Research Update: Acupuncture and Allergies
In 2015, the American Journal of Rhinology and Allergy published research that found acupuncture is effective for the treatment of allergic rhinitis. Allergic rhinitis is also known as hay fever. The researchers compiled the results from 13 quality studies, which followed 2,365 participants. The various studies confirmed that acupuncture significantly lowers the antibody known as immunoglobulin E or IgE. IgE is the antibody associated with allergies and hypersensitivities. The researchers found not only was the IgE antibody lowered, but so too were the symptoms associated with allergic rhinitis. Additionally, the participants reported better quality of life.
Acupuncture and Traditional Chinese Medicine (TCM) can offer a solution to seasonal allergies that is all natural and will save you money. TCM uses an elemental system to determine where there are excesses and deficiencies in each person, allowing the treatments to be completely customized to each patient. The unique treatment plans not only make them more effective than one-size-fits-all, over-the-counter medications, they also address imbalances in each person that would not necessarily be connected to an aggravation of allergies in Western medical thought.
When using TCM to treat allergies, practitioners focus heavily on something called Wei Qi. Wei Qi is similar to the immune system in Western medicine. Wei Qi protects the body against foreign materials that can lead to inflammation and eventually allergies. People with lower immunity or Wei Qi are more susceptible to allergies and frequent colds. Acupuncture helps to boost the Wei Qi making it more difficult for allergens to attack the body.
Acupuncture by itself will make a difference in fighting allergies, but adding herbs and herbal formulas will provide the final punch to help eliminate allergies for good. Because each patient has different causes for their allergies, adding herbal formulas can greatly increase the efficacy of the acupuncture treatments by extending the effect of the needles. For example, if a patient specifically gets itchy, watery eyes when their allergies flare up, then the practitioner would likely want to draw the excess energy down. In this particular case, the patient would have an excess of fire-creating wind. The practitioner would use acupuncture points known to decrease fire and wind in the body. Then, adding herbs that do the same thing would create a one-two punch type of treatment that has longer lasting, more permanent effects.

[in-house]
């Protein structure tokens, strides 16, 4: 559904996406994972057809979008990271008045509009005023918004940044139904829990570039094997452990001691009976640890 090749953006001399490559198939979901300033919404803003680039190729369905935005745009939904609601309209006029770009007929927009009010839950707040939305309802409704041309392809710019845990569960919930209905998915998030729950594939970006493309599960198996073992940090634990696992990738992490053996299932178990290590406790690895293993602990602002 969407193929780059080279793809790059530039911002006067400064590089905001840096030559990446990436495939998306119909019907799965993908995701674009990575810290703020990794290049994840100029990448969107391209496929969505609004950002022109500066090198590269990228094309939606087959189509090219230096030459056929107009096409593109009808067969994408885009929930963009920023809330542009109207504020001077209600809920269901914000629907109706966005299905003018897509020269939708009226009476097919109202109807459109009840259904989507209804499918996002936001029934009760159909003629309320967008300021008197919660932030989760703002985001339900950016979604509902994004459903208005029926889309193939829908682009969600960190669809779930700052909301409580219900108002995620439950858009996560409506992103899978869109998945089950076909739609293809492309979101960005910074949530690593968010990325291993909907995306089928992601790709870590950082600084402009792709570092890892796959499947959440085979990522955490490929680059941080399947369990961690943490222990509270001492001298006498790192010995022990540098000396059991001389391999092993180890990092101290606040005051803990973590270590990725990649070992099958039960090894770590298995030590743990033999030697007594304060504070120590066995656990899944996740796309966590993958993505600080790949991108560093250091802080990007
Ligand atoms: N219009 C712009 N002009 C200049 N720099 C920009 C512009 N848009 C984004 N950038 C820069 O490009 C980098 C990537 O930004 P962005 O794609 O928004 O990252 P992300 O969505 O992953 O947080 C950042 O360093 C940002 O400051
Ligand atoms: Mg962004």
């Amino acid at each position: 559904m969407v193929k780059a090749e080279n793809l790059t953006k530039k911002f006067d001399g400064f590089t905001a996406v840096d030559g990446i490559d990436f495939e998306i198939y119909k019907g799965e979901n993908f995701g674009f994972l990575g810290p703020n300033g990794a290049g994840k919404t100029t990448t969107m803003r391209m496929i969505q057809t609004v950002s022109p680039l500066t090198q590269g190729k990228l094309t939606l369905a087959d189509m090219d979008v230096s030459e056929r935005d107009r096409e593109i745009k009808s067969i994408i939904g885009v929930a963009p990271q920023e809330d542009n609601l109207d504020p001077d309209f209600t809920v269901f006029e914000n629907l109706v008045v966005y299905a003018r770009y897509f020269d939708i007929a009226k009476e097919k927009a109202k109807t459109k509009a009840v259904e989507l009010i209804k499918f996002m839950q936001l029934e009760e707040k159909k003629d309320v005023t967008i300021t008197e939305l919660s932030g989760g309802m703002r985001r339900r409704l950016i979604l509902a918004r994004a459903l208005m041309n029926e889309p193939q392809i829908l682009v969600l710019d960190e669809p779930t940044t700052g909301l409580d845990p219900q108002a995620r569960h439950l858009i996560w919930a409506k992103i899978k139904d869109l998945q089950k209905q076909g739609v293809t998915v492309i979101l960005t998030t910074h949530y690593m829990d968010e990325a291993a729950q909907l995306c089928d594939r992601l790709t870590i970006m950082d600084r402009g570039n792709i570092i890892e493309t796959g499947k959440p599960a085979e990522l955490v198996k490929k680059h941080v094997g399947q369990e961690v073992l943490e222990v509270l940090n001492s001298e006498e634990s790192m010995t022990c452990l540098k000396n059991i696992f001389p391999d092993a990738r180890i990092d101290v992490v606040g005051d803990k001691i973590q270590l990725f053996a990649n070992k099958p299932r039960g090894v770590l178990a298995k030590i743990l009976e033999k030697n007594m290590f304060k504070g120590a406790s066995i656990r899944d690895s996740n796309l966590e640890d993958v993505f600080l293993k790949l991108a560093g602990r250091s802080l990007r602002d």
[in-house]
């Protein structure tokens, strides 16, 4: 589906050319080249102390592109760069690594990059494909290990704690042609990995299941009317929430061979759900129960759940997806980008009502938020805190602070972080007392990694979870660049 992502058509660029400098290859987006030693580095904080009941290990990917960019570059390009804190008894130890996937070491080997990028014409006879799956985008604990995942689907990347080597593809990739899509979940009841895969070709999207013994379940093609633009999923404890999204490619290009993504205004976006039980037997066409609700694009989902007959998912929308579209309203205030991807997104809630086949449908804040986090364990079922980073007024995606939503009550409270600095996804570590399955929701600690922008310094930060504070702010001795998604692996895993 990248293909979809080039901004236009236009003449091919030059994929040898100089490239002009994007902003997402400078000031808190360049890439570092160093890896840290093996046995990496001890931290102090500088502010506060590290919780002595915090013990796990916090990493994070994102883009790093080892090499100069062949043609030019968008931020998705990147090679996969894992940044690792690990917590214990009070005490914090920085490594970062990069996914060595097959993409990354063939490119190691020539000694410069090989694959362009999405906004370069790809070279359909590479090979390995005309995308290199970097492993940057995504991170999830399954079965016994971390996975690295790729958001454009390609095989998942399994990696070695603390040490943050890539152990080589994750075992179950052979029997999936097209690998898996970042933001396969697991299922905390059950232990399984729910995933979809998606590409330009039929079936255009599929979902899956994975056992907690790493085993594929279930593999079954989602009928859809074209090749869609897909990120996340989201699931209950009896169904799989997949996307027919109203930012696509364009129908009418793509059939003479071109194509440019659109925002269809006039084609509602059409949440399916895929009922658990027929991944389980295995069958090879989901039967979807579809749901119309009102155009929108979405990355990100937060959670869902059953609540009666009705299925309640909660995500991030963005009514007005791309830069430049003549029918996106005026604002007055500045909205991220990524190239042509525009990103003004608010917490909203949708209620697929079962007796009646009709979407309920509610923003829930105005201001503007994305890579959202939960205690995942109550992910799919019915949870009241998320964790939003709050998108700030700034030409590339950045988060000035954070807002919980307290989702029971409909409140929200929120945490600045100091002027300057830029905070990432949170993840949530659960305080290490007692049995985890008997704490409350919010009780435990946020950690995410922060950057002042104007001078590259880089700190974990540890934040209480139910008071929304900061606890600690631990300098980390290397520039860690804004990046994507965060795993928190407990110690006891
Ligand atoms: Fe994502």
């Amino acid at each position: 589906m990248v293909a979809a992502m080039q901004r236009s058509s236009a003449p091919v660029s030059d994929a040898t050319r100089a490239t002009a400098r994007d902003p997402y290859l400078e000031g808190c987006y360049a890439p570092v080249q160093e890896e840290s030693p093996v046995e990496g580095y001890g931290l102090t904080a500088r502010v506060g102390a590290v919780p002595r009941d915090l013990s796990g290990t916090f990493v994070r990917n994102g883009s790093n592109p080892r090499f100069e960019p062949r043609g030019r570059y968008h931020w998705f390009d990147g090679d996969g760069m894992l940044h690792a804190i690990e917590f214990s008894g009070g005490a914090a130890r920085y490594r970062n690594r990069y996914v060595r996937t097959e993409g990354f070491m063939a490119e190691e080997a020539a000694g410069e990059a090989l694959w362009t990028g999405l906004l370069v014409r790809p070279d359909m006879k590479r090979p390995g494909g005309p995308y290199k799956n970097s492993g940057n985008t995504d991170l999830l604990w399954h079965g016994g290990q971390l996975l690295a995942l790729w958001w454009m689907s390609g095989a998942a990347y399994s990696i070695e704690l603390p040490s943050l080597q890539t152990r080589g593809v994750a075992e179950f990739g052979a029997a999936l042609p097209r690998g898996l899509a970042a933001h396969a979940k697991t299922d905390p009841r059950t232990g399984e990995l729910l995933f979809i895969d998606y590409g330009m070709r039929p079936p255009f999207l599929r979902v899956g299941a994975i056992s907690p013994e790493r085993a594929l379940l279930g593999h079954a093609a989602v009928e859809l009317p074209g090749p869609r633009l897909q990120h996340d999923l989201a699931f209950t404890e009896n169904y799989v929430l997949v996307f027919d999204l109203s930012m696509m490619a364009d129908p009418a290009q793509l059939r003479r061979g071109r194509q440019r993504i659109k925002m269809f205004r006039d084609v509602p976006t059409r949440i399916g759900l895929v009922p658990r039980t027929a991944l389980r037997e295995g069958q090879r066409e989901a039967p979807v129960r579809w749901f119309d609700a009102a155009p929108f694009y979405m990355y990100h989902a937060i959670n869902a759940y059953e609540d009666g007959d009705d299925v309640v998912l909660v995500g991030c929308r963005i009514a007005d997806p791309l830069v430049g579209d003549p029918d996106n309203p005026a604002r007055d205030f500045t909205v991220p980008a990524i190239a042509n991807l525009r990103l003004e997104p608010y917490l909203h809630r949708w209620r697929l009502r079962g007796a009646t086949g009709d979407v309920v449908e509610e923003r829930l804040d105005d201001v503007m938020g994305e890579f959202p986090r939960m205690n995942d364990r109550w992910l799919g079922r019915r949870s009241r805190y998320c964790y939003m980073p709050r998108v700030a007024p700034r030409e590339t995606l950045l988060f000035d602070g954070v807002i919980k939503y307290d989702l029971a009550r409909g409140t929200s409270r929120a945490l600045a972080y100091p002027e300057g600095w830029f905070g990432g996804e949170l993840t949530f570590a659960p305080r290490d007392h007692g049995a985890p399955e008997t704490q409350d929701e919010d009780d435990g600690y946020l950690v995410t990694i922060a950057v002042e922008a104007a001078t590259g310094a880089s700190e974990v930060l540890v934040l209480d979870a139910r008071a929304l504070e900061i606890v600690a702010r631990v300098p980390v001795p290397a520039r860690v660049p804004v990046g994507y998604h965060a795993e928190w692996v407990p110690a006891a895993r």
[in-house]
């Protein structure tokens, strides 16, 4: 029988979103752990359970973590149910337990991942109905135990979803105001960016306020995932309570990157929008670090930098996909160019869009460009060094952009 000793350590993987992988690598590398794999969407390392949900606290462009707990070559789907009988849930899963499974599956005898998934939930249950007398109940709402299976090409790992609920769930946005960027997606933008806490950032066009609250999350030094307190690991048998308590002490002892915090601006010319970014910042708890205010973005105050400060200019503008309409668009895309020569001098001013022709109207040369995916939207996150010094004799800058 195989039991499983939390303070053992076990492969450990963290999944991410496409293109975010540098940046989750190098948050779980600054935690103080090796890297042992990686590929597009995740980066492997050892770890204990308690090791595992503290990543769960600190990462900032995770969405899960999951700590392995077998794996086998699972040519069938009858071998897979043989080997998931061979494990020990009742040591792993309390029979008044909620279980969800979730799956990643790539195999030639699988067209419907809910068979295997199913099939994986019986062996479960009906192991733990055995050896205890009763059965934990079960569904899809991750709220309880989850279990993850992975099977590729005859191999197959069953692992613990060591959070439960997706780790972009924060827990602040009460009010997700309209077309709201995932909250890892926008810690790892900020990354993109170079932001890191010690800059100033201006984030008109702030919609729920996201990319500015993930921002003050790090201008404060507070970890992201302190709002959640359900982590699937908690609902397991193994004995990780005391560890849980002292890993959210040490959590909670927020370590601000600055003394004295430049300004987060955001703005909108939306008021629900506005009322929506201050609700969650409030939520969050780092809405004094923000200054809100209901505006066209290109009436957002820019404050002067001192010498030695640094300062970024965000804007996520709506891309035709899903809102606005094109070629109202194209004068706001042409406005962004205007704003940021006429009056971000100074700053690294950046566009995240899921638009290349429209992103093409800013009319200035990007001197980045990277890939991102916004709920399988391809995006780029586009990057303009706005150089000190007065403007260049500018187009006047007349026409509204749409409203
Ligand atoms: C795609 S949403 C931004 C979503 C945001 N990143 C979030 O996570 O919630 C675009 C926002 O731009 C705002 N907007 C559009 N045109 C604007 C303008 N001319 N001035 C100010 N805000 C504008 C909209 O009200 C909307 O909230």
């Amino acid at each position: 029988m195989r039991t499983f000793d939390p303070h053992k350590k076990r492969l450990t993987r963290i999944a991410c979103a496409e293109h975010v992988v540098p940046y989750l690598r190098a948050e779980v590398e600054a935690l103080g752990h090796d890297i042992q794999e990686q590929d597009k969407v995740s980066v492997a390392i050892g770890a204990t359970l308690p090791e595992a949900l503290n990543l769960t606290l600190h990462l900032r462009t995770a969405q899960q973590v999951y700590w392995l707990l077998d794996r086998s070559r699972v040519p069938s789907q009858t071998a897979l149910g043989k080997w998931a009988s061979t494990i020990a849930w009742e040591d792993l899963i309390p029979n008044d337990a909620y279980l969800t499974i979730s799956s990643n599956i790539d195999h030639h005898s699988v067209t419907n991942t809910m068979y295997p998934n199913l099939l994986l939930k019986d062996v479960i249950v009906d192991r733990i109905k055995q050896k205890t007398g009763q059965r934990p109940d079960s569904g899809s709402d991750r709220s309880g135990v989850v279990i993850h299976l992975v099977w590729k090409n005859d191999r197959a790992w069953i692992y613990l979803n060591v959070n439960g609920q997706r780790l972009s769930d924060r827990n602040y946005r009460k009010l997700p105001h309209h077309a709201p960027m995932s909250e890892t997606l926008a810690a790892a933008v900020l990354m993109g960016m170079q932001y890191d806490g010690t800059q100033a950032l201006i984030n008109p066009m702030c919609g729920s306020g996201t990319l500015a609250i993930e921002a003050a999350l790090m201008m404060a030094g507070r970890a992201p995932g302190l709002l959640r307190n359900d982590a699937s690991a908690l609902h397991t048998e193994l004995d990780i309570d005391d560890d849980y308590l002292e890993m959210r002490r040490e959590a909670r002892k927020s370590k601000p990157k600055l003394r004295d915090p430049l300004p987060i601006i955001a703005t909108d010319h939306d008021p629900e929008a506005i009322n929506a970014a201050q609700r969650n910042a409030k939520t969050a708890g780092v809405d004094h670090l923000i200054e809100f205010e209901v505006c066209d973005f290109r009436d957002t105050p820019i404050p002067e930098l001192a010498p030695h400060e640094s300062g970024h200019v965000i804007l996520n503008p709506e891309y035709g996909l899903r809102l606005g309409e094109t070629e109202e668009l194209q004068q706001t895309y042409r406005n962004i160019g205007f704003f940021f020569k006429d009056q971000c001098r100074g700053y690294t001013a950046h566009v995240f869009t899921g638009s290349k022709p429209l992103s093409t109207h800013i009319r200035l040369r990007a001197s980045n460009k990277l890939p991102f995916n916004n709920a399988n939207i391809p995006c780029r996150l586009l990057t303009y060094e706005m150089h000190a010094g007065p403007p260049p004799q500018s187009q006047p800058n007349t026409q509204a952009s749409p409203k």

Ultimately, acupuncture boosts the Wei Qi while decreasing the inflammatory response in your body that occurs when an allergen is encountered. The other aspect of treatment, as stated earlier, is to look at the patient as a whole versus just the symptoms, perhaps bringing other elements into balance that you might not think would have an effect on allergies. A good acupuncturist will focus on dietary habits that may be contributing. Many times a person’s Wei Qi is depleted from within due to the foods they are eating. Foods like sugar and dairy are often associated with a lower immune system. Eliminating or drastically reducing these items will allow the body to recover more quickly, making allergy attacks easier to resolve.
A comprehensive plan that includes acupuncture treatments, herbs, and dietary changes will yield the best results when it comes to fighting allergies. Be sure to seek out a professional, fully trained and properly licensed acupuncturist and you will be grateful year after year for the relief they provide when it comes to treating allergies.
New York Sports Acupuncture
Bishara Wilson, DACM, L.Ac.